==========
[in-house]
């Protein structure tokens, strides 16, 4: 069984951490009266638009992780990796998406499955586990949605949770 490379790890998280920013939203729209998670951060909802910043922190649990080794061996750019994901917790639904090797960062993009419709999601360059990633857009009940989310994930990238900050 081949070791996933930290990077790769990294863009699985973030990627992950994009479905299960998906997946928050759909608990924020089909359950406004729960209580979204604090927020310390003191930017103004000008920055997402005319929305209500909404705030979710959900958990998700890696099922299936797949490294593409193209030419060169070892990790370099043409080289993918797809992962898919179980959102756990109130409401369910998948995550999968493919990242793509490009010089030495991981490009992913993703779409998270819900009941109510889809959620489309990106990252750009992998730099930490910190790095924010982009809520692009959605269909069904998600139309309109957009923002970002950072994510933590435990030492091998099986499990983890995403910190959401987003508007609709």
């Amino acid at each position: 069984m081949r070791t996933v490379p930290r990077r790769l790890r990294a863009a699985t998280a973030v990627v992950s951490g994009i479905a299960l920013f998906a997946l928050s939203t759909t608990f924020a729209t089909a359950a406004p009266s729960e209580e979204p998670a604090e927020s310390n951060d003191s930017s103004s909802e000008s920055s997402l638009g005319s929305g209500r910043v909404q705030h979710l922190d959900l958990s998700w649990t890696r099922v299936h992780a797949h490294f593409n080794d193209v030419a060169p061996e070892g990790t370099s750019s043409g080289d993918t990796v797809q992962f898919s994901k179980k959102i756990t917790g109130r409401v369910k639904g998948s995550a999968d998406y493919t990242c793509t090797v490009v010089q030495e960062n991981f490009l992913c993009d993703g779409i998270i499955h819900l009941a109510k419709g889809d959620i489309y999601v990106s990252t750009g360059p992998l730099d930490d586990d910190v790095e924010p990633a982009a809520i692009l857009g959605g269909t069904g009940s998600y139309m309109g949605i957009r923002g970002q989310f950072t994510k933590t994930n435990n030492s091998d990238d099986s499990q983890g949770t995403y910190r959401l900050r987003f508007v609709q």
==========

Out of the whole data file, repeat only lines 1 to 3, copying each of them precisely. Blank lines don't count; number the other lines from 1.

[in-house]
């Protein structure tokens, strides 16, 4: 069984951490009266638009992780990796998406499955586990949605949770 490379790890998280920013939203729209998670951060909802910043922190649990080794061996750019994901917790639904090797960062993009419709999601360059990633857009009940989310994930990238900050 081949070791996933930290990077790769990294863009699985973030990627992950994009479905299960998906997946928050759909608990924020089909359950406004729960209580979204604090927020310390003191930017103004000008920055997402005319929305209500909404705030979710959900958990998700890696099922299936797949490294593409193209030419060169070892990790370099043409080289993918797809992962898919179980959102756990109130409401369910998948995550999968493919990242793509490009010089030495991981490009992913993703779409998270819900009941109510889809959620489309990106990252750009992998730099930490910190790095924010982009809520692009959605269909069904998600139309309109957009923002970002950072994510933590435990030492091998099986499990983890995403910190959401987003508007609709």
């Amino acid at each position: 069984m081949r070791t996933v490379p930290r990077r790769l790890r990294a863009a699985t998280a973030v990627v992950s951490g994009i479905a299960l920013f998906a997946l928050s939203t759909t608990f924020a729209t089909a359950a406004p009266s729960e209580e979204p998670a604090e927020s310390n951060d003191s930017s103004s909802e000008s920055s997402l638009g005319s929305g209500r910043v909404q705030h979710l922190d959900l958990s998700w649990t890696r099922v299936h992780a797949h490294f593409n080794d193209v030419a060169p061996e070892g990790t370099s750019s043409g080289d993918t990796v797809q992962f898919s994901k179980k959102i756990t917790g109130r409401v369910k639904g998948s995550a999968d998406y493919t990242c793509t090797v490009v010089q030495e960062n991981f490009l992913c993009d993703g779409i998270i499955h819900l009941a109510k419709g889809d959620i489309y999601v990106s990252t750009g360059p992998l730099d930490d586990d910190v790095e924010p990633a982009a809520i692009l857009g959605g269909t069904g009940s998600y139309m309109g949605i957009r923002g970002q989310f950072t994510k933590t994930n435990n030492s091998d990238d099986s499990q983890g949770t995403y910190r959401l900050r987003f508007v609709q």